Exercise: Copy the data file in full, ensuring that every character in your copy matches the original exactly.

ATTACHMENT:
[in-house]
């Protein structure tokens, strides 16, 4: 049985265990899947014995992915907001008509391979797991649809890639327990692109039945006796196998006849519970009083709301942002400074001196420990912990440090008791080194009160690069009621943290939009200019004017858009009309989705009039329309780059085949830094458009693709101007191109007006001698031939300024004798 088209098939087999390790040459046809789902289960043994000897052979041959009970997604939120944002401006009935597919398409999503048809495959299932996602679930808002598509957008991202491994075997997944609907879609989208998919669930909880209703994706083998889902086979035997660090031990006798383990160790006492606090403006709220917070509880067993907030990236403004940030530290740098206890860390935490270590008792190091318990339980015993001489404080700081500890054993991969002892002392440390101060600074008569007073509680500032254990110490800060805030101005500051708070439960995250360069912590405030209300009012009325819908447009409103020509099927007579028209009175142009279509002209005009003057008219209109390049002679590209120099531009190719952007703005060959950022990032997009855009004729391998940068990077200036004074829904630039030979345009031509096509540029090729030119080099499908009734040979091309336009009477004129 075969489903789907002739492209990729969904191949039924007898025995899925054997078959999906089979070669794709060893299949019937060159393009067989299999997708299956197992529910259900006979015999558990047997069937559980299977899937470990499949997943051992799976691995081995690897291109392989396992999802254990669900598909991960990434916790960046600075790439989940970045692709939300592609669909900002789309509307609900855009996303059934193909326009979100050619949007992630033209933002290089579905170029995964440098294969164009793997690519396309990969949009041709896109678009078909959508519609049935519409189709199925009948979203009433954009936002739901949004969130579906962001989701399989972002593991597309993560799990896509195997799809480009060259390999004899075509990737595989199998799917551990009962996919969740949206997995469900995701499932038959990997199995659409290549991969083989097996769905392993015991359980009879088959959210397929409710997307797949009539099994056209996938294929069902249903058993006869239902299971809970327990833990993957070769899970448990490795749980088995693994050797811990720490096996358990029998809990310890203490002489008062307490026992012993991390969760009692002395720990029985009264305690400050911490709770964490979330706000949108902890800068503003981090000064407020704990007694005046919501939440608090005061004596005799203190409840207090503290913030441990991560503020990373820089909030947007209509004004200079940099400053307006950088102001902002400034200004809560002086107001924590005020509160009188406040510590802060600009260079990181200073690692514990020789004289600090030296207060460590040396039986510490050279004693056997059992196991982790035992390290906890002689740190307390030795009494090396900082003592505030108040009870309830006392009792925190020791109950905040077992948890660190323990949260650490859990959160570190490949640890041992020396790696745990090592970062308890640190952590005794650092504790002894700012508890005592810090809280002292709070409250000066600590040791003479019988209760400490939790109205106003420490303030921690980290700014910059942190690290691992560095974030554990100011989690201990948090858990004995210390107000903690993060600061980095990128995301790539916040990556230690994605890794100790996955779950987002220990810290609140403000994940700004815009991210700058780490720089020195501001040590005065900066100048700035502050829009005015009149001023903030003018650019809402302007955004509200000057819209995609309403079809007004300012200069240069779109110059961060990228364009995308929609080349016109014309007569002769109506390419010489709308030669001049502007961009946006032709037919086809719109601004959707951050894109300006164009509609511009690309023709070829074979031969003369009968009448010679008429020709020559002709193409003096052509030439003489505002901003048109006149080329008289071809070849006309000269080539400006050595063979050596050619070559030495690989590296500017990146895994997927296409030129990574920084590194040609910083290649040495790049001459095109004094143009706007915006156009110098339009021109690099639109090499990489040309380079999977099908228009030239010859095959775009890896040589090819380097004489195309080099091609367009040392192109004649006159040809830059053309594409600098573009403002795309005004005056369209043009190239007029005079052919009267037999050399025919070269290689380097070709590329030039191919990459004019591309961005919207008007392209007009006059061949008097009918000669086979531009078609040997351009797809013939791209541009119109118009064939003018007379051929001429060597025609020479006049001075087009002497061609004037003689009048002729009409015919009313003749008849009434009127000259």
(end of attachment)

[in-house]
């Protein structure tokens, strides 16, 4: 049985265990899947014995992915907001008509391979797991649809890639327990692109039945006796196998006849519970009083709301942002400074001196420990912990440090008791080194009160690069009621943290939009200019004017858009009309989705009039329309780059085949830094458009693709101007191109007006001698031939300024004798 088209098939087999390790040459046809789902289960043994000897052979041959009970997604939120944002401006009935597919398409999503048809495959299932996602679930808002598509957008991202491994075997997944609907879609989208998919669930909880209703994706083998889902086979035997660090031990006798383990160790006492606090403006709220917070509880067993907030990236403004940030530290740098206890860390935490270590008792190091318990339980015993001489404080700081500890054993991969002892002392440390101060600074008569007073509680500032254990110490800060805030101005500051708070439960995250360069912590405030209300009012009325819908447009409103020509099927007579028209009175142009279509002209005009003057008219209109390049002679590209120099531009190719952007703005060959950022990032997009855009004729391998940068990077200036004074829904630039030979345009031509096509540029090729030119080099499908009734040979091309336009009477004129 075969489903789907002739492209990729969904191949039924007898025995899925054997078959999906089979070669794709060893299949019937060159393009067989299999997708299956197992529910259900006979015999558990047997069937559980299977899937470990499949997943051992799976691995081995690897291109392989396992999802254990669900598909991960990434916790960046600075790439989940970045692709939300592609669909900002789309509307609900855009996303059934193909326009979100050619949007992630033209933002290089579905170029995964440098294969164009793997690519396309990969949009041709896109678009078909959508519609049935519409189709199925009948979203009433954009936002739901949004969130579906962001989701399989972002593991597309993560799990896509195997799809480009060259390999004899075509990737595989199998799917551990009962996919969740949206997995469900995701499932038959990997199995659409290549991969083989097996769905392993015991359980009879088959959210397929409710997307797949009539099994056209996938294929069902249903058993006869239902299971809970327990833990993957070769899970448990490795749980088995693994050797811990720490096996358990029998809990310890203490002489008062307490026992012993991390969760009692002395720990029985009264305690400050911490709770964490979330706000949108902890800068503003981090000064407020704990007694005046919501939440608090005061004596005799203190409840207090503290913030441990991560503020990373820089909030947007209509004004200079940099400053307006950088102001902002400034200004809560002086107001924590005020509160009188406040510590802060600009260079990181200073690692514990020789004289600090030296207060460590040396039986510490050279004693056997059992196991982790035992390290906890002689740190307390030795009494090396900082003592505030108040009870309830006392009792925190020791109950905040077992948890660190323990949260650490859990959160570190490949640890041992020396790696745990090592970062308890640190952590005794650092504790002894700012508890005592810090809280002292709070409250000066600590040791003479019988209760400490939790109205106003420490303030921690980290700014910059942190690290691992560095974030554990100011989690201990948090858990004995210390107000903690993060600061980095990128995301790539916040990556230690994605890794100790996955779950987002220990810290609140403000994940700004815009991210700058780490720089020195501001040590005065900066100048700035502050829009005015009149001023903030003018650019809402302007955004509200000057819209995609309403079809007004300012200069240069779109110059961060990228364009995308929609080349016109014309007569002769109506390419010489709308030669001049502007961009946006032709037919086809719109601004959707951050894109300006164009509609511009690309023709070829074979031969003369009968009448010679008429020709020559002709193409003096052509030439003489505002901003048109006149080329008289071809070849006309000269080539400006050595063979050596050619070559030495690989590296500017990146895994997927296409030129990574920084590194040609910083290649040495790049001459095109004094143009706007915006156009110098339009021109690099639109090499990489040309380079999977099908228009030239010859095959775009890896040589090819380097004489195309080099091609367009040392192109004649006159040809830059053309594409600098573009403002795309005004005056369209043009190239007029005079052919009267037999050399025919070269290689380097070709590329030039191919990459004019591309961005919207008007392209007009006059061949008097009918000669086979531009078609040997351009797809013939791209541009119109118009064939003018007379051929001429060597025609020479006049001075087009002497061609004037003689009048002729009409015919009313003749008849009434009127000259």